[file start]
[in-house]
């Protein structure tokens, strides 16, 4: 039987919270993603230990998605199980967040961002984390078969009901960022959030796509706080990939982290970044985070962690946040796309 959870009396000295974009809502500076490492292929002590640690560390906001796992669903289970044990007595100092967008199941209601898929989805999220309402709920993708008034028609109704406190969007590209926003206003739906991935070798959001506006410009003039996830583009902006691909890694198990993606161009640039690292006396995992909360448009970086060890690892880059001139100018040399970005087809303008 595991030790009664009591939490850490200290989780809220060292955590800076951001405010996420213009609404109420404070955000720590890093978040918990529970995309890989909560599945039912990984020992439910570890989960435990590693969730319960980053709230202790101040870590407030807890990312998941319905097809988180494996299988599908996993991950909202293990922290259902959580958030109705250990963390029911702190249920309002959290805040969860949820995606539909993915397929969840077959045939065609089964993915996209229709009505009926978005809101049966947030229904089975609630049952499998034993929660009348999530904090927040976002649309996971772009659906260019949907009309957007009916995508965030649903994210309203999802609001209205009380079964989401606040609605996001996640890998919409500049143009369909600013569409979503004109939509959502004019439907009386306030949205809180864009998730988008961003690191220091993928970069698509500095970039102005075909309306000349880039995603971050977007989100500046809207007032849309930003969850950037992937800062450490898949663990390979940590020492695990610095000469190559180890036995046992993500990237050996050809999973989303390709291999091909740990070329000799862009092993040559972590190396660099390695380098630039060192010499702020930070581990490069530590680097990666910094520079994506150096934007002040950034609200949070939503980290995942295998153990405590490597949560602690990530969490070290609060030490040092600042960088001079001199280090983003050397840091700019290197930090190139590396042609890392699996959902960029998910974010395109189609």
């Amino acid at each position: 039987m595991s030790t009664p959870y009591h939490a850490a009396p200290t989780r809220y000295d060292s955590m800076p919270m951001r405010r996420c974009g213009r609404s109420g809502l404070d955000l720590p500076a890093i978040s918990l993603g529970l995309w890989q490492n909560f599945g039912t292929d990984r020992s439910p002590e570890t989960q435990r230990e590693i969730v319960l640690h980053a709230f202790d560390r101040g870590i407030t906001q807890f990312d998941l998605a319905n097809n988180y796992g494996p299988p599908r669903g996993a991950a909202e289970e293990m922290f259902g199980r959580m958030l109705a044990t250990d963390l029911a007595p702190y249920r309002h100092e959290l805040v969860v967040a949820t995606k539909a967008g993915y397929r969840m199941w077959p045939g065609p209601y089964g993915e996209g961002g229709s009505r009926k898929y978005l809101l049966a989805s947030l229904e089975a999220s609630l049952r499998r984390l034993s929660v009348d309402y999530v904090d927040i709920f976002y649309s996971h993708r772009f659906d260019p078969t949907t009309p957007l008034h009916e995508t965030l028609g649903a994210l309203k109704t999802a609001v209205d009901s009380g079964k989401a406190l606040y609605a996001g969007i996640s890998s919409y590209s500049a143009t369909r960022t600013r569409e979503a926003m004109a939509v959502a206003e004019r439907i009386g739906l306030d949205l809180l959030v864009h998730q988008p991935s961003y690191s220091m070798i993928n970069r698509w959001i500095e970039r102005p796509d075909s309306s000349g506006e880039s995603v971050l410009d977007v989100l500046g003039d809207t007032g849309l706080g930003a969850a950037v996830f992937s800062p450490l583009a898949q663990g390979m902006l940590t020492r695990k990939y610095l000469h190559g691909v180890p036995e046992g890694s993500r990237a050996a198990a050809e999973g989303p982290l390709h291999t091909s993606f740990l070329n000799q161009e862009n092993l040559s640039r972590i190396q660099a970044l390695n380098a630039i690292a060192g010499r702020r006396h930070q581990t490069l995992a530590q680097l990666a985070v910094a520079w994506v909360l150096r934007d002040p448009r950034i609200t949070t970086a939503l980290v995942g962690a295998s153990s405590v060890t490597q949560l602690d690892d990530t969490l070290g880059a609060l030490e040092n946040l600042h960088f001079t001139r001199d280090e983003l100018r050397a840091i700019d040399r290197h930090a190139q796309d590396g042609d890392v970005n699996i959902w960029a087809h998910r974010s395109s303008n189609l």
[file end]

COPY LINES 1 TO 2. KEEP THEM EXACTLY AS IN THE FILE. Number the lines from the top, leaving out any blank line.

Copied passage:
[in-house]
């Protein structure tokens, strides 16, 4: 039987919270993603230990998605199980967040961002984390078969009901960022959030796509706080990939982290970044985070962690946040796309 959870009396000295974009809502500076490492292929002590640690560390906001796992669903289970044990007595100092967008199941209601898929989805999220309402709920993708008034028609109704406190969007590209926003206003739906991935070798959001506006410009003039996830583009902006691909890694198990993606161009640039690292006396995992909360448009970086060890690892880059001139100018040399970005087809303008 595991030790009664009591939490850490200290989780809220060292955590800076951001405010996420213009609404109420404070955000720590890093978040918990529970995309890989909560599945039912990984020992439910570890989960435990590693969730319960980053709230202790101040870590407030807890990312998941319905097809988180494996299988599908996993991950909202293990922290259902959580958030109705250990963390029911702190249920309002959290805040969860949820995606539909993915397929969840077959045939065609089964993915996209229709009505009926978005809101049966947030229904089975609630049952499998034993929660009348999530904090927040976002649309996971772009659906260019949907009309957007009916995508965030649903994210309203999802609001209205009380079964989401606040609605996001996640890998919409500049143009369909600013569409979503004109939509959502004019439907009386306030949205809180864009998730988008961003690191220091993928970069698509500095970039102005075909309306000349880039995603971050977007989100500046809207007032849309930003969850950037992937800062450490898949663990390979940590020492695990610095000469190559180890036995046992993500990237050996050809999973989303390709291999091909740990070329000799862009092993040559972590190396660099390695380098630039060192010499702020930070581990490069530590680097990666910094520079994506150096934007002040950034609200949070939503980290995942295998153990405590490597949560602690990530969490070290609060030490040092600042960088001079001199280090983003050397840091700019290197930090190139590396042609890392699996959902960029998910974010395109189609």